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To understand religions

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posted on Sep, 3 2010 @ 04:14 PM
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Consider this thread as a response to constant attacks against religions and their believers. Also, consider this as an attempt to provide information, that may soothe the quite widespread angst (which I often find quite hypocritical) towards religions.

While I do not recognise any religious dogma, I see that there may be an obvious task for all religions. When considering the fact that very many people need moral guidance and object of shared beliefs for more stable society (less crimes, more obedient citizens etc and communion, which we will inquire later on this post.) religions may have their burden to bear in communities and societies. Let’s begin.

Let us first take look at the word itself:



Modern scholars such as Tom Harpur and Joseph Campbell favor the derivation from ligare "bind, connect", probably from a prefixed re-ligare, i.e. re (again) + ligare or "to reconnect".
Etymology

While there may be some dispute about the origins of the word, taking account the purpose of religion in society, the above explanation becomes rational. The task of the religion is to unite people into society by it’s shared symbols and because of it, the social ties amongst community (and society) are enforced. Religion is ritualized communication, where common symbols are shared and spread amongst the people.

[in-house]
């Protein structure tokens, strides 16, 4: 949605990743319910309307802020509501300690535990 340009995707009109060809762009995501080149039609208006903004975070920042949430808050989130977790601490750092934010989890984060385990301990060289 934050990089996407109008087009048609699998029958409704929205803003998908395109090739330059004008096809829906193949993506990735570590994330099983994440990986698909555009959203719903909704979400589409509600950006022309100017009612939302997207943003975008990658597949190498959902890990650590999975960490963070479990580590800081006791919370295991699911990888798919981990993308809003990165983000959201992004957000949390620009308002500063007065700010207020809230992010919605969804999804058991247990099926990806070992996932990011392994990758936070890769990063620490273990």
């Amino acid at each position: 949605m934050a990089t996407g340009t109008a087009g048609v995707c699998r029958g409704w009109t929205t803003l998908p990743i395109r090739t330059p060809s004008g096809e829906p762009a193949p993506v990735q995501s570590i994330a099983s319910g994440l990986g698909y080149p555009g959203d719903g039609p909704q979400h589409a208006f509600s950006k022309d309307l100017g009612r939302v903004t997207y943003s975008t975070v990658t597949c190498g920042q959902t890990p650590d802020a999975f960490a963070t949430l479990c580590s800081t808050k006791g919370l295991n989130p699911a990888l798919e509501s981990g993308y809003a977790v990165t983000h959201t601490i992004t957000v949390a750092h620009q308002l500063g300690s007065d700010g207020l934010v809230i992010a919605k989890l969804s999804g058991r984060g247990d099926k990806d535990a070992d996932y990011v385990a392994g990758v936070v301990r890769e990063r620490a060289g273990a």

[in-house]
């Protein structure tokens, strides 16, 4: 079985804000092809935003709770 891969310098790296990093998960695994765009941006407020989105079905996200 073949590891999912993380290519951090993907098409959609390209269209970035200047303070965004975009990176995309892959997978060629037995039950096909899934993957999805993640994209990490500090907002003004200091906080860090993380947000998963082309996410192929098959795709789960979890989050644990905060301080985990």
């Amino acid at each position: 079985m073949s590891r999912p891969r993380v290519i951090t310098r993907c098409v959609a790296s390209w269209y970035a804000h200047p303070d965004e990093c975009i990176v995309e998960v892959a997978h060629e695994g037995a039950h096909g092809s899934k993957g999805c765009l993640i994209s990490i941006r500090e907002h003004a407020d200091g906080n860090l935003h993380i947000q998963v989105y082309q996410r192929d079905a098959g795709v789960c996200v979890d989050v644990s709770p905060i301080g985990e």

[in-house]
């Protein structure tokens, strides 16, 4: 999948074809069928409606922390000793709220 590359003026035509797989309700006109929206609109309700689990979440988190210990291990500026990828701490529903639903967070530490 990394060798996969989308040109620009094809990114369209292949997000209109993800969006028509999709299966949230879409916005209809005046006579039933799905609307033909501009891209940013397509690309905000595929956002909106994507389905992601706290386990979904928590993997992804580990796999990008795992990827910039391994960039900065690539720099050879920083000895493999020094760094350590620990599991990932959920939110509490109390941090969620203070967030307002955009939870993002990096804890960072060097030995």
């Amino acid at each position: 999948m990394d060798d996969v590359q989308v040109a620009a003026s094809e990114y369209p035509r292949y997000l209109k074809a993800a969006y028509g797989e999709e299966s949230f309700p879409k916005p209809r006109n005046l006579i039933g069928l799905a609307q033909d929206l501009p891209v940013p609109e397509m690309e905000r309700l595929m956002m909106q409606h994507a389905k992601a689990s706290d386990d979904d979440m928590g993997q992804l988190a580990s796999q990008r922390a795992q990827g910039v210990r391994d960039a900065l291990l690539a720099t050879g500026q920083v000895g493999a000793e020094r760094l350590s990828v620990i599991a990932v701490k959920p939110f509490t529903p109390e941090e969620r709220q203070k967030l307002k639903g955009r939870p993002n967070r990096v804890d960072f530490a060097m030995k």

Now let us take a look of the word ‘communication’:



late 14c., from O.Fr. comunicacion (14c., Mod.Fr. communication), from L. communicationem (nom. communicatio), noun of action from communicare "to share, divide out; communicate, impart, inform; join, unite, participate in," lit. "to make common," from communis (see common).
Etymology

It is now becoming clear that communication and religion are very much related. You may have also heard about communion. Which – in light of all this – is nothing more than shared set of symbols and beliefs, that define faith of the believers that share the same religion.

So it is quite likely that the ultimate goal of religions was to unite people together with the shared set of symbols which required faith in metaphysical concepts – of which existence has always fascinated human being. Religion was an attempt to explain the mysteries of existence in a symbolic manner, allowing space for imagination, not defining the obvious too strictly so that even the simplest person could get something out of it.

The task of religion was also to manifest the ever evading truth, as people have been interested in ultimate answers from times immemorial. The religion was of course the best possibility when our collective knowledge was in babies shoes. However the tragedy is that when various religions (with their respective cultures) collide and human beings are so box-brained that they think to posses the ultimate truth – taught to them by their culture – conflicts are inevitable.

But there is one more point to note: Religions are not to blame, but human beings are. There are people from various religions who can get together fine, but there are also not-so-few thick-headed idiots that cannot tolerate other people, yet the religion-bashers blame religions for it. In my opinion, that is lame and juvenile and often hypocritical. Many of these religion-bashers are in fact these box-brained thick-headed idiots that cannot tolerate alternate views, but in their stupidity blame religions and believers for their and other people’s misery.

Unfortunately, these people are abundant in all walks of life, blaming others for their personal misery. Yes, in the name of religion there have been wars, but it is so with capitalism, communism and whatever-ism. It is not the –isms that cause the wars, but people, the thick-head idiots that yell each other on Internet forums, politics and wherever, blaming each other, though they cannot see their own errors. Often it is in the mirror, where the worst adversary can be found.